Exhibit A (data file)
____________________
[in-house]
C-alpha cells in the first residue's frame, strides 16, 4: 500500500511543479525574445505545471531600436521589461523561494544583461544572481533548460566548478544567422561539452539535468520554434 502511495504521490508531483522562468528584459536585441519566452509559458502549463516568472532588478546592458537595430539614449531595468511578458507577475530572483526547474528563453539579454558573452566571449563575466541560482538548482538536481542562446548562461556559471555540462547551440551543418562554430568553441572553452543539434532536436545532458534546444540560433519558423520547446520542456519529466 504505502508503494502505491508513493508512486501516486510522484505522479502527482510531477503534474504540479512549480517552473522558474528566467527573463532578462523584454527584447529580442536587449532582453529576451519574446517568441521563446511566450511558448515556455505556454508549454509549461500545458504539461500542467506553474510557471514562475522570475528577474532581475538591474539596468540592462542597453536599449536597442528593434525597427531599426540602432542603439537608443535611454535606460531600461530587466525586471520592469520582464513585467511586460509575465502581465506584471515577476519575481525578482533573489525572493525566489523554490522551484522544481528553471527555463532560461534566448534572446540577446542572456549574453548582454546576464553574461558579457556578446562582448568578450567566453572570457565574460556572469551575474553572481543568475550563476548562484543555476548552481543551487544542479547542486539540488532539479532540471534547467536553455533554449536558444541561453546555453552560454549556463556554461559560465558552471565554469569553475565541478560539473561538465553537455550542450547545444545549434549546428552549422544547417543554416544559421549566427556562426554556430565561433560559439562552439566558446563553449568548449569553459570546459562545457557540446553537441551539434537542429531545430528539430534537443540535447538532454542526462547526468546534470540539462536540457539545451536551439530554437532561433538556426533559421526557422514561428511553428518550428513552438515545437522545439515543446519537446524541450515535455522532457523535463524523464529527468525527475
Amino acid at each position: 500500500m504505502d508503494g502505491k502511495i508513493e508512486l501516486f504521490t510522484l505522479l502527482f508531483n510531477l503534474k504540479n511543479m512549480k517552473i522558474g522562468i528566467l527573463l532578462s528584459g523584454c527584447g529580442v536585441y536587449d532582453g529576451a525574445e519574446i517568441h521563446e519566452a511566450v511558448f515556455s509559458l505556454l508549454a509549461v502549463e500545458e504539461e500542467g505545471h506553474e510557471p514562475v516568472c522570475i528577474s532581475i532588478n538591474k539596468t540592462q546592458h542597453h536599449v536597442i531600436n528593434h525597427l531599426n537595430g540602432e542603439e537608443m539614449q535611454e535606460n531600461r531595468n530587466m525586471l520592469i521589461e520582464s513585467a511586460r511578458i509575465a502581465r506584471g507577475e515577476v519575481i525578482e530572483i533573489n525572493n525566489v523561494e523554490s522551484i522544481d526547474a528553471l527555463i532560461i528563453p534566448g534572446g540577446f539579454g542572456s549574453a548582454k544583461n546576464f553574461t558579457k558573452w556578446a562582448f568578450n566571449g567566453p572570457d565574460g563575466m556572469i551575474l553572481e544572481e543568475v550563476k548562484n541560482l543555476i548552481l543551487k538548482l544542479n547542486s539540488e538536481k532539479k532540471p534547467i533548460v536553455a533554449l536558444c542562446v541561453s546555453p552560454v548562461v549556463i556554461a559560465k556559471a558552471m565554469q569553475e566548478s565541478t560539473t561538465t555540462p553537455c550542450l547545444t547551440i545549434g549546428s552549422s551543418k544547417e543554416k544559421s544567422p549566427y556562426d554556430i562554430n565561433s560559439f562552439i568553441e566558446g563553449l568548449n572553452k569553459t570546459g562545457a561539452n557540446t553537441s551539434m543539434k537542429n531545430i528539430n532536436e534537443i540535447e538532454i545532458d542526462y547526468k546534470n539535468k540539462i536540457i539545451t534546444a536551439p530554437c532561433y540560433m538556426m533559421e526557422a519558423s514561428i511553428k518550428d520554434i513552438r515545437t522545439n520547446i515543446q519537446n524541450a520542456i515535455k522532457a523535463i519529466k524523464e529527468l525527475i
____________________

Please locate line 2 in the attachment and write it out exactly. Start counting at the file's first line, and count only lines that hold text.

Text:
C-alpha cells in the first residue's frame, strides 16, 4: 500500500511543479525574445505545471531600436521589461523561494544583461544572481533548460566548478544567422561539452539535468520554434 502511495504521490508531483522562468528584459536585441519566452509559458502549463516568472532588478546592458537595430539614449531595468511578458507577475530572483526547474528563453539579454558573452566571449563575466541560482538548482538536481542562446548562461556559471555540462547551440551543418562554430568553441572553452543539434532536436545532458534546444540560433519558423520547446520542456519529466 504505502508503494502505491508513493508512486501516486510522484505522479502527482510531477503534474504540479512549480517552473522558474528566467527573463532578462523584454527584447529580442536587449532582453529576451519574446517568441521563446511566450511558448515556455505556454508549454509549461500545458504539461500542467506553474510557471514562475522570475528577474532581475538591474539596468540592462542597453536599449536597442528593434525597427531599426540602432542603439537608443535611454535606460531600461530587466525586471520592469520582464513585467511586460509575465502581465506584471515577476519575481525578482533573489525572493525566489523554490522551484522544481528553471527555463532560461534566448534572446540577446542572456549574453548582454546576464553574461558579457556578446562582448568578450567566453572570457565574460556572469551575474553572481543568475550563476548562484543555476548552481543551487544542479547542486539540488532539479532540471534547467536553455533554449536558444541561453546555453552560454549556463556554461559560465558552471565554469569553475565541478560539473561538465553537455550542450547545444545549434549546428552549422544547417543554416544559421549566427556562426554556430565561433560559439562552439566558446563553449568548449569553459570546459562545457557540446553537441551539434537542429531545430528539430534537443540535447538532454542526462547526468546534470540539462536540457539545451536551439530554437532561433538556426533559421526557422514561428511553428518550428513552438515545437522545439515543446519537446524541450515535455522532457523535463524523464529527468525527475